Frances Folsom Cleveland served as the twenty-second and twenty-fourth First Lady. She was born in Buffalo, New York, on July 21, 1864. Frances was only nine years old when her father, a prominent lawyer, died in a carriage accident two days after her birthday. At the time of her father’s death, Grover Cleveland, his friend and law partner, became the executor of his estate. Frances continued her schooling with guidance from Grover. The two remained close over the years, and Grover proposed to Frances via letter in 1886, while he was in the White House serving as the 22nd President and she was a student at Wells College. She accepted at the age of 21, becoming America’s youngest First Lady. Grover was 27 years older than her. To prevent Frances from being bombarded by the press, Grover had a 27-acre farm built in Washington for her.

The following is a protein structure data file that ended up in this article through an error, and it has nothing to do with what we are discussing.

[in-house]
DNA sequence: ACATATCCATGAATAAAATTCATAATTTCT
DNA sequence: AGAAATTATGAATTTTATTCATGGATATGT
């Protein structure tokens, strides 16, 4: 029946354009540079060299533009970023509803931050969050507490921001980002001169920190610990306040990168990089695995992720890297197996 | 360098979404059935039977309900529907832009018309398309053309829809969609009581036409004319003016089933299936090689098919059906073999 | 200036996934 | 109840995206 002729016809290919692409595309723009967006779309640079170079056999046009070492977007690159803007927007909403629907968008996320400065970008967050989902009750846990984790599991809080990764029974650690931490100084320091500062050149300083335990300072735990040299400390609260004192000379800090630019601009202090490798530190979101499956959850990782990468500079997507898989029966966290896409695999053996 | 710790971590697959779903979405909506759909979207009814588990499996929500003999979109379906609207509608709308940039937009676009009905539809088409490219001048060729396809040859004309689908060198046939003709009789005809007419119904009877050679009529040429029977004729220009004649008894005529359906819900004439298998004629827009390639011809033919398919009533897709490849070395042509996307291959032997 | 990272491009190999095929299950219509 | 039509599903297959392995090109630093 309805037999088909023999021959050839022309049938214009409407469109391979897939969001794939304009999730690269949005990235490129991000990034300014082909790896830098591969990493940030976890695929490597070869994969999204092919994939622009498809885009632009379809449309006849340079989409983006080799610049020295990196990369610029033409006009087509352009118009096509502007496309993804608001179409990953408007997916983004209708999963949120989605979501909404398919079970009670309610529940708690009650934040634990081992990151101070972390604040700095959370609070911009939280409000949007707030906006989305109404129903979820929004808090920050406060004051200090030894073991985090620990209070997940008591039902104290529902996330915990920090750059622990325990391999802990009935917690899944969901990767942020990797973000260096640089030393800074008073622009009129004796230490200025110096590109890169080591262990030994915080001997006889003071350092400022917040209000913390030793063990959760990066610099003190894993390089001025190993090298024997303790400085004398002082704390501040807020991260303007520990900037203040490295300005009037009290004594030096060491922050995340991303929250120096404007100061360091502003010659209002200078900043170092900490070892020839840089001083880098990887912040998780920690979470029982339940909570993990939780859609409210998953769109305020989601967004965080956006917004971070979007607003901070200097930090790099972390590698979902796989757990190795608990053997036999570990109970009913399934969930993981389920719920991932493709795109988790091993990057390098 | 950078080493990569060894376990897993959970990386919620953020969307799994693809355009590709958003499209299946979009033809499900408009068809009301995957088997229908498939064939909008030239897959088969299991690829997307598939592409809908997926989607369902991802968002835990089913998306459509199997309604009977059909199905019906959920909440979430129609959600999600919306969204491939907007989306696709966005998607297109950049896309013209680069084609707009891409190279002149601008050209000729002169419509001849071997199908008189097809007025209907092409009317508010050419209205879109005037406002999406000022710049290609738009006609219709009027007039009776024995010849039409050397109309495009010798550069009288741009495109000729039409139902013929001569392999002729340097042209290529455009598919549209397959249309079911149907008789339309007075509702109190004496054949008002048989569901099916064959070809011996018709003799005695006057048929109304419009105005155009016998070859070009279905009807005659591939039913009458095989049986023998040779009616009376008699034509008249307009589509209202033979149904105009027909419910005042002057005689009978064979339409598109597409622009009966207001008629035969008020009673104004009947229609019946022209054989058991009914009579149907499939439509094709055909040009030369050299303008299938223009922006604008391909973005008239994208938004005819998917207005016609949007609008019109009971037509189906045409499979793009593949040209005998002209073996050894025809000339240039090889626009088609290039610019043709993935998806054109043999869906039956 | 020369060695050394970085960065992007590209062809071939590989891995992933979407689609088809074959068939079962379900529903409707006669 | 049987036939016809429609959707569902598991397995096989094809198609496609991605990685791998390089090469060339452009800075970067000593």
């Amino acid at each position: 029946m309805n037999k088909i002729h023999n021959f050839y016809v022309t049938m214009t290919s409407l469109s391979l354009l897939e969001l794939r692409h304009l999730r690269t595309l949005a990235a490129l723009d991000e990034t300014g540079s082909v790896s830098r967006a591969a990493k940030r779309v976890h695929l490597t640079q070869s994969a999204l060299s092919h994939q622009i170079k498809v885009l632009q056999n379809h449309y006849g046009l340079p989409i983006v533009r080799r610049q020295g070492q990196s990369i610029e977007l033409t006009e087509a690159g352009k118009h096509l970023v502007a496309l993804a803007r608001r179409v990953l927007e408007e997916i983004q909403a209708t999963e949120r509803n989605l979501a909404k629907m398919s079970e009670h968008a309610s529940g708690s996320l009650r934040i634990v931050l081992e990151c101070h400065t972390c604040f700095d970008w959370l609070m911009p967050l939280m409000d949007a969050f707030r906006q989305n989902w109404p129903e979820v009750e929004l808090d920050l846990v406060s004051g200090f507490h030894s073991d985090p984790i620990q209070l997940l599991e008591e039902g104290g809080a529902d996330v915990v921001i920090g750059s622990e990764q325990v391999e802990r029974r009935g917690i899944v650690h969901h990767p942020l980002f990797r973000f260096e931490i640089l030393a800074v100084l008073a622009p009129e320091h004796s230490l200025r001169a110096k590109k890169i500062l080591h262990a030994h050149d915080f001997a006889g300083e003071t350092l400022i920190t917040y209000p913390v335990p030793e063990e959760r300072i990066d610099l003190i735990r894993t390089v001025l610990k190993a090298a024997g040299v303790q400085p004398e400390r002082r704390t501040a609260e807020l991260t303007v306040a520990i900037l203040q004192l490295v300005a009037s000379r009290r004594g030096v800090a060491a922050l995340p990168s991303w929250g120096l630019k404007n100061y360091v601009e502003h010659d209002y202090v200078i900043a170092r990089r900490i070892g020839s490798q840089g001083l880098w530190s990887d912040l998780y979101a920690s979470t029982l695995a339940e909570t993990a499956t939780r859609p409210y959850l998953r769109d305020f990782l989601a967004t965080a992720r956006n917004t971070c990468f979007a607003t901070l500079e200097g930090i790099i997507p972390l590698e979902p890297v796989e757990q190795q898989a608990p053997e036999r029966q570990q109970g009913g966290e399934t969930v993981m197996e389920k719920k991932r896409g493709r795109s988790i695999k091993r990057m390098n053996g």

Frances gave birth to four daughters and two sons in a span of about ten years. One of the Cleveland’s daughters, Esther, was the first child to be born in the White House. Frances would become one of the most popular and trendy First Ladies in history to that point. She often wore dresses with her shoulders exposed, which became a popular fashion trend for many women. She also supported the idea of young women pursuing careers in a time period where most jobs were reserved for men.
Following Grover’s second term in office, the Cleveland family left the White House and moved to Princeton, New Jersey, where the couple had two additional children. Five years after the death of Grover in 1908, Frances remarried Thomas Preston, a professor of archaeology at her alma mater, Wells College. Frances died October 29, 1947, in Baltimore, Maryland.